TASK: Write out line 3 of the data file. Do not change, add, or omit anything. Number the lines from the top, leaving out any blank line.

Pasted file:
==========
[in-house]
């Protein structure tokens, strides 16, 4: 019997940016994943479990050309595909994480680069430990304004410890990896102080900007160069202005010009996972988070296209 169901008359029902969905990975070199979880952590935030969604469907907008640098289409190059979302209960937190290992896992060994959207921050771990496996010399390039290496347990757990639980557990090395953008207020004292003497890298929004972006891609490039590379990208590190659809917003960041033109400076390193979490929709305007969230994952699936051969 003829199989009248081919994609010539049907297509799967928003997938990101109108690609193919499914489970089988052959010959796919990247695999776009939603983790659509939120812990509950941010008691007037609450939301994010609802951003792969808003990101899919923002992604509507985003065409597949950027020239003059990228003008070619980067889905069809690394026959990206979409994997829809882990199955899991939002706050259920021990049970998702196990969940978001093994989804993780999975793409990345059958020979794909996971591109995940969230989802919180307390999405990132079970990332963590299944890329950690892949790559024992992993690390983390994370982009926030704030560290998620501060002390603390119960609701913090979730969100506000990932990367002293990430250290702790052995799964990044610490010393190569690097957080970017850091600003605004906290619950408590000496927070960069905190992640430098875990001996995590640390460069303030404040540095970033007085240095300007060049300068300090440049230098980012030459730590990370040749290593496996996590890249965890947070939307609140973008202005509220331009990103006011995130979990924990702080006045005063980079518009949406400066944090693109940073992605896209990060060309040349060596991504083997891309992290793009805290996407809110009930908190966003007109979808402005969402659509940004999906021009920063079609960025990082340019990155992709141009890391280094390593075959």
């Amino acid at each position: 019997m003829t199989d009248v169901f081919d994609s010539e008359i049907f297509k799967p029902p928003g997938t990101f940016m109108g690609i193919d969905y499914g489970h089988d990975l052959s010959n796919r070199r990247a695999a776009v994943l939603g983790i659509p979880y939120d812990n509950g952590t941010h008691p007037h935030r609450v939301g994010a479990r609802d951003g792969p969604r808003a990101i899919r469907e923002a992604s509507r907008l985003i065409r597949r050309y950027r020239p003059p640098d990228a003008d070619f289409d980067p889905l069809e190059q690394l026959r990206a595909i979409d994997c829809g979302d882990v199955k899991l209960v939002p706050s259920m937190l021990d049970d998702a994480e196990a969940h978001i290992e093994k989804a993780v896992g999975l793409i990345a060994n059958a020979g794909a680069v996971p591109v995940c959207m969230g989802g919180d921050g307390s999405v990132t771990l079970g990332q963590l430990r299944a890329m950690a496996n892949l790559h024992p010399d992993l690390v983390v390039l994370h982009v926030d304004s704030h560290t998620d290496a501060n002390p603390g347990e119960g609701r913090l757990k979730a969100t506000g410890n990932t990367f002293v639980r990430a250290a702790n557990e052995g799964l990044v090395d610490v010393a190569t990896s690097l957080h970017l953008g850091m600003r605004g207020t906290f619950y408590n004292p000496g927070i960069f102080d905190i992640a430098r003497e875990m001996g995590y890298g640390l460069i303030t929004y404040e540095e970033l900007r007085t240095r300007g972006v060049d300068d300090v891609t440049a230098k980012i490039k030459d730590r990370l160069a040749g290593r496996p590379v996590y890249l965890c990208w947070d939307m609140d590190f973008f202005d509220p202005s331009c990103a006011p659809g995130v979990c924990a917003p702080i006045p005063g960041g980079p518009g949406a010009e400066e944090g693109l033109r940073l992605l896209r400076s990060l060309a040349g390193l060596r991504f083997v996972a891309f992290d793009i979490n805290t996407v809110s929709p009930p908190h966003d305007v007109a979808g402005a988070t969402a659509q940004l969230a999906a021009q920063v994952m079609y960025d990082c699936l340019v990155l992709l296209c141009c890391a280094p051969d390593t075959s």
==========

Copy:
């Amino acid at each position: 019997m003829t199989d009248v169901f081919d994609s010539e008359i049907f297509k799967p029902p928003g997938t990101f940016m109108g690609i193919d969905y499914g489970h089988d990975l052959s010959n796919r070199r990247a695999a776009v994943l939603g983790i659509p979880y939120d812990n509950g952590t941010h008691p007037h935030r609450v939301g994010a479990r609802d951003g792969p969604r808003a990101i899919r469907e923002a992604s509507r907008l985003i065409r597949r050309y950027r020239p003059p640098d990228a003008d070619f289409d980067p889905l069809e190059q690394l026959r990206a595909i979409d994997c829809g979302d882990v199955k899991l209960v939002p706050s259920m937190l021990d049970d998702a994480e196990a969940h978001i290992e093994k989804a993780v896992g999975l793409i990345a060994n059958a020979g794909a680069v996971p591109v995940c959207m969230g989802g919180d921050g307390s999405v990132t771990l079970g990332q963590l430990r299944a890329m950690a496996n892949l790559h024992p010399d992993l690390v983390v390039l994370h982009v926030d304004s704030h560290t998620d290496a501060n002390p603390g347990e119960g609701r913090l757990k979730a969100t506000g410890n990932t990367f002293v639980r990430a250290a702790n557990e052995g799964l990044v090395d610490v010393a190569t990896s690097l957080h970017l953008g850091m600003r605004g207020t906290f619950y408590n004292p000496g927070i960069f102080d905190i992640a430098r003497e875990m001996g995590y890298g640390l460069i303030t929004y404040e540095e970033l900007r007085t240095r300007g972006v060049d300068d300090v891609t440049a230098k980012i490039k030459d730590r990370l160069a040749g290593r496996p590379v996590y890249l965890c990208w947070d939307m609140d590190f973008f202005d509220p202005s331009c990103a006011p659809g995130v979990c924990a917003p702080i006045p005063g960041g980079p518009g949406a010009e400066e944090g693109l033109r940073l992605l896209r400076s990060l060309a040349g390193l060596r991504f083997v996972a891309f992290d793009i979490n805290t996407v809110s929709p009930p908190h966003d305007v007109a979808g402005a988070t969402a659509q940004l969230a999906a021009q920063v994952m079609y960025d990082c699936l340019v990155l992709l296209c141009c890391a280094p051969d390593t075959s």